Wild driving kills a Leopard cat

A female adult Leopard cat was found crushed on the expressway opposite to Samazingkha in Thimphu on June 21.
The dead felid with its jaws crushed and major injuries on its head was first spotted by a Thimphu divisional forestry staff on the expressway when he went jogging early in the morning.
“When I reached the spot at 6 AM, the Leopard cat was already dead,” said Phub Tshering of the Forest Protection and Surveillance Unit (FPSU).
Based on the big wheel tracks on the spot, officials believe the animal might have been killed by a truck. With the leopard cat just about the size of a domestic cat, officials say that the driver might have mistaken it for a common house cat.
“In Bhutanese superstition a cat crossing your way is bad omen to the commuter,” Chief Forestry Officer (CFO), Sonam Wangchuk said. “In order to avoid the cat, the driver might have killed it.”
Road killing is a major threat in developed countries where animals are run-down by speeding vehicles. “It is increasingly becoming a trend in Bhutan too,” said the CFO.
The forest officials said it is likely that the wild cat was killed at night since it is a nocturnal animal and was probably on the lookout for prey which consists of small mammals, birds and poultry.
The leopard cat shares similarities with the household cat except that it has longer legs. It has spots and marks on the body and looks like a miniature leopard.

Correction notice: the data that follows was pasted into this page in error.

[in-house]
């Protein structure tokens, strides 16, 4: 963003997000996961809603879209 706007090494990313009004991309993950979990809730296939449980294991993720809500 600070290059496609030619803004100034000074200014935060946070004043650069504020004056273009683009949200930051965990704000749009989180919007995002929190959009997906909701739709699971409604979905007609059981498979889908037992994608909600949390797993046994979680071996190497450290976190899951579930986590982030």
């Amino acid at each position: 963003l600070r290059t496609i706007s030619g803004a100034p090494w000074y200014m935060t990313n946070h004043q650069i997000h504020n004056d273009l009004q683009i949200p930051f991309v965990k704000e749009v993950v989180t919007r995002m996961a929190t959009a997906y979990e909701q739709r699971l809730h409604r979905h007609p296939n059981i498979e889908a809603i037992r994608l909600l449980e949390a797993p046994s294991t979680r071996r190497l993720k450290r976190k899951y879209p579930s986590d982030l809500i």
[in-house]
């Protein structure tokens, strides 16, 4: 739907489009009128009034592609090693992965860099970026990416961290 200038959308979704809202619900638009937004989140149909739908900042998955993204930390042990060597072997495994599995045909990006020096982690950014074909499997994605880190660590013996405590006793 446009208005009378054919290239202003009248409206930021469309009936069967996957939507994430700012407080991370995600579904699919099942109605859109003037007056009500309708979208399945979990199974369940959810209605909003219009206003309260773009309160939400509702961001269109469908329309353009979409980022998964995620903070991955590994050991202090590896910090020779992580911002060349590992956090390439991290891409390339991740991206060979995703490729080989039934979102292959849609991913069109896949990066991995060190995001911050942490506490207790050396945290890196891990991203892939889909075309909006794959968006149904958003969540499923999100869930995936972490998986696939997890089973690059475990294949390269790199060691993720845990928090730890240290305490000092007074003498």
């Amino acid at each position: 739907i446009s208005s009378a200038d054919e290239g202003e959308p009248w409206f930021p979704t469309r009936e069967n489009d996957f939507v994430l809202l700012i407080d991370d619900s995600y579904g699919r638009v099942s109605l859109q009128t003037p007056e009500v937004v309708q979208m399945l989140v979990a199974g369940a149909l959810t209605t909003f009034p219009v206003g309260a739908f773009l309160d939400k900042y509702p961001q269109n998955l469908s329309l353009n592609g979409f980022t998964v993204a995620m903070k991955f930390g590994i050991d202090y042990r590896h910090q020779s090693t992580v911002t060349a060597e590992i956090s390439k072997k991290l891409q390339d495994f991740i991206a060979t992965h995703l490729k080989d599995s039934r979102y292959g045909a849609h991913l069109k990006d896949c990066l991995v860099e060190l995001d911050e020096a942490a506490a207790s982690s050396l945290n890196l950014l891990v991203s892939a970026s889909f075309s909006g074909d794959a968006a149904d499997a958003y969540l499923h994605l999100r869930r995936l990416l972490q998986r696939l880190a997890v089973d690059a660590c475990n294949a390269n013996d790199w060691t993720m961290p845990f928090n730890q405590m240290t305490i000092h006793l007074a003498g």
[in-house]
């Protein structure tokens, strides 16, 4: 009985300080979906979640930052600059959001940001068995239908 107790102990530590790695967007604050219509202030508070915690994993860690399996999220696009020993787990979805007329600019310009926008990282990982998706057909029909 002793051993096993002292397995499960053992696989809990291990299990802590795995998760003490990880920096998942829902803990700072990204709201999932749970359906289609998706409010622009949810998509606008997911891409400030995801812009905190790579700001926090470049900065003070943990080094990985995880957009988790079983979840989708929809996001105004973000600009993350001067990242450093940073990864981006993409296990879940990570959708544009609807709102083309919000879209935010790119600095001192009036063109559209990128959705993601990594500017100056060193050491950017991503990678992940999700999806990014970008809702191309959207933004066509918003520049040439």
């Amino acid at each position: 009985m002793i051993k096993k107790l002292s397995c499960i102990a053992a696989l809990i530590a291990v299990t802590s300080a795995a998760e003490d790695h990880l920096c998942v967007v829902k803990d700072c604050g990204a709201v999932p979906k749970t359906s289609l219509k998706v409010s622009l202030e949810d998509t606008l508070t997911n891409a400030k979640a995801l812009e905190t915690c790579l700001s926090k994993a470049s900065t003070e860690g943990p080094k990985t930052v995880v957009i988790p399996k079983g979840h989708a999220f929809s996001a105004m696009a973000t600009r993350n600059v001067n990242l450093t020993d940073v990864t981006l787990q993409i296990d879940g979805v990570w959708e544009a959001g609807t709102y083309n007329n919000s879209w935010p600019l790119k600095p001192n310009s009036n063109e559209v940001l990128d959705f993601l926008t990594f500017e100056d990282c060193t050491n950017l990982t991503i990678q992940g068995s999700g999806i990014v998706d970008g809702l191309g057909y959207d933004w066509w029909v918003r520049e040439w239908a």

. The leopard cat is one of the most adaptable cats which lives in the tropical rain forests and temperate broadleaf and coniferous forests.
The cat often lives close to human settlements.
Habitat fragmentation, poaching and retaliatory killing by farmers are major threats to the cat globally. In Bhutan, it enjoys a relatively undisturbed habitat.
Meanwhile, a Civet (small nocturnal animal) a rare species was also run-over on the national highway at Lumitsawa under Punakha dzongkhag on June 11.
The Forest and Nature Conservation Rules, 2006 is silent in such cases. While the affected can either kill or drive away wild animals causing crop depredation, it is restricted to only those not included in the Schedule I. Those listed in the Schedule I, are the wild animals critically endangered and vulnerable to extinction.
The dead specimens of both the dead wild animals have been surrendered to the Wildlife Conservation Division (WCD) Thimphu who handed it over to the Taxidermy centre at Taba.

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